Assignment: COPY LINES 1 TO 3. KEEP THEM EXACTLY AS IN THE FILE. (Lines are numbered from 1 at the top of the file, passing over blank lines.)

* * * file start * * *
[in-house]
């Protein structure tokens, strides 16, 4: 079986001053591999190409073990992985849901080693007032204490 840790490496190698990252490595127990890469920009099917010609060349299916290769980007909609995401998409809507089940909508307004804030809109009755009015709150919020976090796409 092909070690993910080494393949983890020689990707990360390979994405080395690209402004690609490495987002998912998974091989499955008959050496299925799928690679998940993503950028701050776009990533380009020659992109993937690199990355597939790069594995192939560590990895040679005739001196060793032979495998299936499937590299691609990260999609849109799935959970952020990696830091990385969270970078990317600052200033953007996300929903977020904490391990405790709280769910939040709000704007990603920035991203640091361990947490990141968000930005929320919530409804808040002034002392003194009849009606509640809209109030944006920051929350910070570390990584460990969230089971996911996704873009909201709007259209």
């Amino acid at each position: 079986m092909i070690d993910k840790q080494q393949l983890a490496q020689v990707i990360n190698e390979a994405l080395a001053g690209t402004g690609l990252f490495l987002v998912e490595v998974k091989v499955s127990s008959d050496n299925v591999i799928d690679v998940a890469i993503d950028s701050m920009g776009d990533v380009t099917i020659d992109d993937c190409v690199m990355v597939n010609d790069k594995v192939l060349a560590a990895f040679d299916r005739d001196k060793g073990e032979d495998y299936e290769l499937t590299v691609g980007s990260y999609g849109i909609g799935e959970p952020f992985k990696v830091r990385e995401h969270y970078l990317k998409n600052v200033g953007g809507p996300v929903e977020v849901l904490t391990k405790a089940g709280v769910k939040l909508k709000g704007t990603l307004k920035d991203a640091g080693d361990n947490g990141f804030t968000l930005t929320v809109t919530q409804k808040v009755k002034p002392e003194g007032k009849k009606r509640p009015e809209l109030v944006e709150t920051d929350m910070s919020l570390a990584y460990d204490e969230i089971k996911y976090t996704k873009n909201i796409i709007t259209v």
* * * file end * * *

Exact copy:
[in-house]
């Protein structure tokens, strides 16, 4: 079986001053591999190409073990992985849901080693007032204490 840790490496190698990252490595127990890469920009099917010609060349299916290769980007909609995401998409809507089940909508307004804030809109009755009015709150919020976090796409 092909070690993910080494393949983890020689990707990360390979994405080395690209402004690609490495987002998912998974091989499955008959050496299925799928690679998940993503950028701050776009990533380009020659992109993937690199990355597939790069594995192939560590990895040679005739001196060793032979495998299936499937590299691609990260999609849109799935959970952020990696830091990385969270970078990317600052200033953007996300929903977020904490391990405790709280769910939040709000704007990603920035991203640091361990947490990141968000930005929320919530409804808040002034002392003194009849009606509640809209109030944006920051929350910070570390990584460990969230089971996911996704873009909201709007259209």
């Amino acid at each position: 079986m092909i070690d993910k840790q080494q393949l983890a490496q020689v990707i990360n190698e390979a994405l080395a001053g690209t402004g690609l990252f490495l987002v998912e490595v998974k091989v499955s127990s008959d050496n299925v591999i799928d690679v998940a890469i993503d950028s701050m920009g776009d990533v380009t099917i020659d992109d993937c190409v690199m990355v597939n010609d790069k594995v192939l060349a560590a990895f040679d299916r005739d001196k060793g073990e032979d495998y299936e290769l499937t590299v691609g980007s990260y999609g849109i909609g799935e959970p952020f992985k990696v830091r990385e995401h969270y970078l990317k998409n600052v200033g953007g809507p996300v929903e977020v849901l904490t391990k405790a089940g709280v769910k939040l909508k709000g704007t990603l307004k920035d991203a640091g080693d361990n947490g990141f804030t968000l930005t929320v809109t919530q409804k808040v009755k002034p002392e003194g007032k009849k009606r509640p009015e809209l109030v944006e709150t920051d929350m910070s919020l570390a990584y460990d204490e969230i089971k996911y976090t996704k873009n909201i796409i709007t259209v």